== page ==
It was an important moment in 2008 when a black man was elected president of the United States. It’s time to make history in 2016. We must elect the first Generation X president.
There are currently several announced and likely Republican presidential candidates who were born between 1965 and 1980, the generally accepted birth years for Generation X. Those candidates are Marco Rubio, Scott Walker, Ted Cruz, Bobby Jindal, Rand Paul and Chris Christie. Paul and Christie are on the cusp, but I’ll count them because they embrace a quality I think that’s important—understanding pop culture.
On the Democratic side, only Martin O’Malley could technically qualify (also on the cusp) as a Gen Xer. Andrew Stiles with Washington Free Beacon noted, “Jim Webb’s entry into the race bumps the average age of the Democratic field to 64.6, average race (white) remains the same.”
That doesn’t even factor in the next rumored Democratic candidate, Joe Biden. A Google search of “Hillary Clinton” and “age” tells me that Republicans should make age (of the candidate and the ideas) a central theme in the 2016 election because it’s exactly what the mainstream media tells us doesn’t matter. A couple headlines:
“The Biggest Issue for Hillary Isn’t Age” – Washington Post
“Why You Can’t Compare Hillary Clinton’s Age to Ronald Reagan’s: Yes, she’d be the age he was upon taking office. But no, that’s not relevant.” – National Journal
“Hillary Clinton is the Perfect Age to Be President” – Time
“Hillary Clinton is Not Too Old To Be President” – Chicago Tribune
“Age is Not Hillary Clinton’s Weakness” – Boston Globe
As Ann Coulter has often pointed out, Republicans have the bad habit of taking advice from Democrats. From the Boston Globe article mentioned above:
Clinton will be 69 when inaugurated — and yes, inaugurated she will be, if her enemies retain the inane and oily strategy of suggesting that she’s too old to be president. It’s a bizarre political miscalculation in a country creaky with baby boomers, who are turning 65 at a rate of 10,000 a day. And it will backfire, creating fervent Clintonistas out of the mud masks of undecided women with no budget for cosmetic injections.
While looking up the candidates’s ages, this one tidbit blew my mind: Donald Trump is older than Hillary Clinton. Regardless of what you think about each of them, you have to admit that Trump has energy and Clinton doesn’t. Trump is bombastic and forward-thinking, while Clinton comes across as an exhausted villain at the end of a Scooby-Doo cartoon.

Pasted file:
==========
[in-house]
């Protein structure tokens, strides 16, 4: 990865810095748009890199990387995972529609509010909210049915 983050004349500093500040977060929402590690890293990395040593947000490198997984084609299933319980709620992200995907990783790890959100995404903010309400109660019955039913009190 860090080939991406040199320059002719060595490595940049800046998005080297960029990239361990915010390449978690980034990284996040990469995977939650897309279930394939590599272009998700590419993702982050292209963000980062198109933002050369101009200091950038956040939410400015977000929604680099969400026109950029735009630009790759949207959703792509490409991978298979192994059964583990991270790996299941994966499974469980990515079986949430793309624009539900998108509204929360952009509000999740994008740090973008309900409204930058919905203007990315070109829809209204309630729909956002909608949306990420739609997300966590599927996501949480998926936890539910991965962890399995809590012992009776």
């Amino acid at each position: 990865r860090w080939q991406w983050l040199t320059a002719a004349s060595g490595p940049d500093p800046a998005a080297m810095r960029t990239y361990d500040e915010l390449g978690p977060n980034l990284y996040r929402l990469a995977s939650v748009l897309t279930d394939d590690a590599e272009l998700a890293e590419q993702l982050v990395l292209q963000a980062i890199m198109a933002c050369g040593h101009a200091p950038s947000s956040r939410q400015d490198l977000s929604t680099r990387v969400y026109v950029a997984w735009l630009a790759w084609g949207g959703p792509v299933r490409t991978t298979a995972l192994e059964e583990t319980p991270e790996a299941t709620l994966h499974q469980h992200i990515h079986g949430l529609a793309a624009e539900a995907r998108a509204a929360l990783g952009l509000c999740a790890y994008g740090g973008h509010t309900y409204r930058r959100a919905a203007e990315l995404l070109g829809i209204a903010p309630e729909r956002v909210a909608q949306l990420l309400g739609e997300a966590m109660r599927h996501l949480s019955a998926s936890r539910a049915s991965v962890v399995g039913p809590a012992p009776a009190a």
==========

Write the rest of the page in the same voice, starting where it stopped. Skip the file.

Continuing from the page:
Just how out of touch is Clinton? In her defense that she and her ideas aren’t old and tired, she quoted the Beatles’s song “Yesterday,” a song that’s older than most of the top-tier Republican primary candidates. This time, the energy is all on our side. They’re Driving Miss Daisy. We’re Fast & Furious (complete with the ever-growing cast).
Of course, it’s not just Clinton’s age, but also her ideas. Emily Zanotti of The American Spectator sums up the Boomer politicians nicely:
Boomer politicians have been quick to embrace overarching, “compassionate” big government policies that leave younger generations with the bill, and as they age, concerns for the survival of even larger government services — Social Security and Medicare — are growing, because the “Me Generation” has one thing on their mind: their own satisfaction and comfort. As the Baby Boomers have done through the sexual revolution and beyond, they’re focusing the power of their vote mostly on themselves.
The “everyone in the pool” reality of the 2016 primaries signals one thing—a growing number of Republicans and Democrats think they can’t do any worse than President Obama. That’s why it’s more important than ever that we embrace the narrative of a young, energetic bench with bold, forward-thinking ideas.
Gen Xers favor entrepreneurship over long-standing institutions like the federal government. Future generations will never be unburdened by a behemoth government handed to us from the Baby Boomers while they are in charge. Instead, Boomers will continue to build a golden tomb for themselves and leave us with the bill. It’s time to put that tomb to use and lay the Boomers’s political aspirations to rest.